Neurobehavioral Mechanisms Underlying Attitudes (1 CE)
This course is for: Clinical Psychologists, Counselors, and Nurses
Course By: Tamara Avery, PsyD
Content By: Shin, W., Woo, C., Jung, W. H., Kim, H., Lee, T. Y., Decety, J., and Kwon, J. S. (2020). The Neurobehavioral Mechanisms Underlying Attitudes Toward People with Mental or Physical Illness. Frontiers in Behavioral Neuroscience, 14(571225), 1-12.
Course Description: Mental illness is one of the largest growing categories of disease. Despite its devastating effects on individuals, families, and communities, the resources allocated to caring for the mentally ill are inadequate. Social stigma and discrimination contribute to this imbalance, preventing appropriate care and treatment from reaching those diagnosed. This functional MRI study examined whether a lack of self-other similarity during mental state attribution affects perceivers’ theory of mind and, subsequently, how they value a patient’s welfare. Researchers found that stereotyped beliefs about and prejudice against the mentally ill may cause others to respond without appropriate empathy and care.
- Identify the purpose of the study and the methods related to theory of mind as examined in the article
- Analyze the data by exploring the statistical tests used in conjunction with the discussed findings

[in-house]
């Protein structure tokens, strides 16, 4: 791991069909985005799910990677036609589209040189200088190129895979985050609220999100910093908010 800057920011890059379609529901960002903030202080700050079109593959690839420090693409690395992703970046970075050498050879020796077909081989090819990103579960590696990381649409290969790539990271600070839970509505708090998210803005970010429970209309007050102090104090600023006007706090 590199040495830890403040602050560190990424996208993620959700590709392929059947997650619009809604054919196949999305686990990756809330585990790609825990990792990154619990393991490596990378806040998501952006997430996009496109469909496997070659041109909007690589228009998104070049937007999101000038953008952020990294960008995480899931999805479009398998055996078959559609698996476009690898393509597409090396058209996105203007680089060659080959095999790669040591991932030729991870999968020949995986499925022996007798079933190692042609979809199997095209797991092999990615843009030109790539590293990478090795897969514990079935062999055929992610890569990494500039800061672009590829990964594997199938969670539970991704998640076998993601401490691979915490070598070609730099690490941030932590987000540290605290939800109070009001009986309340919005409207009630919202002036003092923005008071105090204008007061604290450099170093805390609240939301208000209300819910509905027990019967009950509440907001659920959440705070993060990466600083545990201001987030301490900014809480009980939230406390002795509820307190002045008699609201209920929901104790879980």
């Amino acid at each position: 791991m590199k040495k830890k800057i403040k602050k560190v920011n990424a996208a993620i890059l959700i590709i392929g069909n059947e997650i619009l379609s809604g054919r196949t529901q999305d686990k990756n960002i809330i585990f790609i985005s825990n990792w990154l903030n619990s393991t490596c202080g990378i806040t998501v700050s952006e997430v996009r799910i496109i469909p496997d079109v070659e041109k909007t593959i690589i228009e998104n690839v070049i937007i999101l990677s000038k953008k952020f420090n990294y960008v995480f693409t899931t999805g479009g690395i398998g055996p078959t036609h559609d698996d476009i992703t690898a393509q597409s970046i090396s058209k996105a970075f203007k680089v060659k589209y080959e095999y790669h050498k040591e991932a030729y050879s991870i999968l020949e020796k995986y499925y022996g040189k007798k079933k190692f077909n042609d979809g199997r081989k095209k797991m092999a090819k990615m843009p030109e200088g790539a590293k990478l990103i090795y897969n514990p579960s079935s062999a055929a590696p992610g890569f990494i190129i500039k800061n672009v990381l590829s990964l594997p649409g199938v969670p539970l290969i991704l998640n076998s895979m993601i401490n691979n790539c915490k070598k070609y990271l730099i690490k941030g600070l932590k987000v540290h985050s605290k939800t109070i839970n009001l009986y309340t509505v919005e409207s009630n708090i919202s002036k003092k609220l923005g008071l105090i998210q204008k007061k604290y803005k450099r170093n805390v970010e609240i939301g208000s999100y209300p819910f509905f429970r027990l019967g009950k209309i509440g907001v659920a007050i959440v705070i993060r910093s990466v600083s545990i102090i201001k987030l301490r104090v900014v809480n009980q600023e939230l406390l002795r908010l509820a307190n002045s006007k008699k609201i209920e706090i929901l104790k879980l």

- Integrate the study limitations with the identified areas of future research
- Read and understand The Neurobehavioral Mechanisms Underlying Attitudes Toward People with Mental or Physical Illness
- Review the Course Description and Learning Objectives
- Consider the factors related to empathic concern, mentalizing, and value-based decisions coupled with the statistical findings from the accompanying article
- Work through the post-test questions; keep in mind that answer selections should be derived from the respective article
- Return to the referenced article for any missed questions and/or to better understand the relationship between the role social stigmatization plays in those diagnosed with mental or physical health issues
Implicit biases incorporate an association that occurs outside of conscious awareness that may resultantly lead to a negative patient evaluation derived from irrelevant characteristics, i.e., gender and/or race. A systematic review of the literature was conducted. Thirty-five studies identified the existence of implicit bias in healthcare professionals; all correlational studies evidenced a significant positive relationship between implicit bias levels and lower quality of care (FitzGerald & Hurst, 2017). Continued research in health care settings, combined with greater method homogeneity, should be employed to examine the occurrence and prevalence of implicit biases in healthcare settings as a strategic approach for mitigating related disparities (FitzGerald & Hurst, 2017).
FitzGerald, C., Hurst, S. (2017). Implicit bias in healthcare professionals: a systematic review. BMC Med Ethics 18, 19.
|Board Approvals||American Psychological Association (APA), NBCC, Florida Board - Social Work, MFT, Counseling, and Psychology, NYSED - Social Work, MFT and Counseling Only, American Academy of Health Care Providers in the Addictive Disorders|
|CE Format||Online, Text-Based|